Who Are The Fulani People?

Africa is filled with a natural diversity of communities. There are around 3,000 tribes and 2,000 languages in the black continent. A tribe is a group of people who share the same language and culture whereas an ethnic group can include several tribes.

Fulani Village
Fulani Village

The Fulani people (Peul or Fulbe or Foulah or Fule) are majorly Muslim people considered to be the largest nomadic group. They are also one of the largest ethnic groups spread across in the Sahel and West Africa and are bound together by the Fula language, their religion (Islam), history and culture.

A good number of researchers argue that the Fulani are of Judaeo-Syrian origin. It is widely believed their history began around the 8th or 11th Century AD with their roots being traced to people of North Africa and the Middle East. The Fulani came to be as a result of the intermarriage between the Berbers of North Africa and West Africans in Senegal during their migration.

Where Are The Fulani People Found?

The Fulani being a nomadic community and one of the largest ethnic communities can be found in many parts of the African continent. They are mainly scattered throughout the Sahel and West Africa. Countries in the Sahel include: Cameroon, Nigeria, Mali, Niger, Guinea, Guinea-Bissau, Chad, Burkina Faso, Gambia and Mauritania. The Fulani can also be found in the Central African Republic, Egypt, Sudan, South Sudan and Benin. Their settlement patterns are determined by their movement and activity which is classified into three: the semi- nomadic, the settled (town) and the nomadic-pastoral (Mbororo) Fulani.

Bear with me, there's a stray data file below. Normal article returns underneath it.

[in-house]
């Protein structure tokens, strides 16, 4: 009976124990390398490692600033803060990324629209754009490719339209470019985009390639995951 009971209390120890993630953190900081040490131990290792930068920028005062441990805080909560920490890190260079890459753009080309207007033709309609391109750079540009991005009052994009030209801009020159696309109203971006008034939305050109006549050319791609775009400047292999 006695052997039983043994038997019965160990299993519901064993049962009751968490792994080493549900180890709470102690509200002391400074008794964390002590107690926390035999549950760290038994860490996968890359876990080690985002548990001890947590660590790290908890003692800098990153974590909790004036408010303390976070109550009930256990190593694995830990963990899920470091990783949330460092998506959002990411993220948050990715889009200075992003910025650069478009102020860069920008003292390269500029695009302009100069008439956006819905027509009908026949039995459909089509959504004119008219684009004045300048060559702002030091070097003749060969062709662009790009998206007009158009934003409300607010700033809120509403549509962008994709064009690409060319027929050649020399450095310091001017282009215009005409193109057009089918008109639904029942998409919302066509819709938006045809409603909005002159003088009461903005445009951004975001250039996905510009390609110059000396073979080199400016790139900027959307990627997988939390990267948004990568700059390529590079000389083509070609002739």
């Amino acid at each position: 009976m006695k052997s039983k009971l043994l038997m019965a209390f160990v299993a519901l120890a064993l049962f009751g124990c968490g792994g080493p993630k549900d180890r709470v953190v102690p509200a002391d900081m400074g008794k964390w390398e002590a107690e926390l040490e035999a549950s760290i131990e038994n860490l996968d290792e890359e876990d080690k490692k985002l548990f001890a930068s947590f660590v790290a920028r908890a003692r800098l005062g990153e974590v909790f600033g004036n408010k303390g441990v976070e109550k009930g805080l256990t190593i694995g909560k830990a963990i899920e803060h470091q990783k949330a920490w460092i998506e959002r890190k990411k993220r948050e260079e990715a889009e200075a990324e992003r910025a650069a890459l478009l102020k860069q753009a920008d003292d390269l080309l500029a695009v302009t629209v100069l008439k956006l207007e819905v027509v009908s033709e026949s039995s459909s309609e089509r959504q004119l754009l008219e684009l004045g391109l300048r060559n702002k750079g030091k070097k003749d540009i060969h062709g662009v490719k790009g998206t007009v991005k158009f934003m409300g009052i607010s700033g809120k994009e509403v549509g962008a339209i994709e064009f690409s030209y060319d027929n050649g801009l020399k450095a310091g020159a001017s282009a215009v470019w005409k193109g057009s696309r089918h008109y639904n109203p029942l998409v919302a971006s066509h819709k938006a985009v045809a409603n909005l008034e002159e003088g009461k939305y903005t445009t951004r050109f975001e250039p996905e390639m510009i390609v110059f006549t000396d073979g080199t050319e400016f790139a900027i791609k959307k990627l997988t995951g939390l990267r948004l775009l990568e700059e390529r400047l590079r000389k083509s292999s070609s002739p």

As far as specific locations of residence go, the Fulani communities are at times grouped to the areas they occupy: Fulbe Adamwa – Nigeria, Chad, Cameroon, Central African Republic and Sudan. Fulbe Mbororo – Nigeria, Cameroon, Chad, Central African Republic, Sudan and Niger. Fulbe Bagirimi – Central African Republic and Chad. Fulbe Sokoto – Nigeria and Niger. Fulbe Gombe – Nigeria. Fulbe Borgu – Nigeria, Benin and Togo. Fulbe Jeigu Ji – Mali, Niger and Burkina Faso. Fulbe Massina – Mali, Ivory Coast and Ghana. Fulbe Nioro – Mali, Senegal and Mauritania. Fulbe Futa Jallon – Guinea, Guinea Bissau, Sierra Leone and Mali. Fulbe Futa Tooro – Senegal and Mauritania. Fulbe Fulani – Senegal, Guinea-Bissau and Gambia.

How Many Fula People Are There?

In Nigeria, the Fula boast of being the most populous and most politically influential of all the 250 plus ethnic groups in the country totaling to around 13,167,832 (6%). Guinea comes in a distant second with a Fula population of 4,301,217 (33.4%). Next is Senegal with a Fula population of 4,928,835 (27.5%). Cameroon follows closely with a population of 3,900,000 (13.9%). Mali is next in line with a Fula population of 1,867,829 (13.3%). Burkina Faso comes in sixth with a Fula population of 1,796,143 (8.4%). Niger has a Fula population of 1,534,375 (6.5%). Mauritania has Fula population of 900,000 (20.9%). Benin has a Fula population of 860,752 (8.6%). Guinea-Bissau has a Fula population of 563,213 (28.5%). Gambia has a Fula population of 420,206 (24.1%). Chad has a Fula population of 313,454 (1.8%). Sudan has a Fula population of 300,000 (0.7%). Sierra Leone has a Fula population of 266,581 (3.8%). Central African Republic has a Fula population of 250,000 (5%). Ghana, second from last, has a Fula population of 4,600 (0.02%). South Sudan has a Fula population of 4,000 (0.02%). Ivory Coast closes out the list with a Fula population of 3,800 (0.02%). It is estimated that there are about 20-25 million Fulani people in total.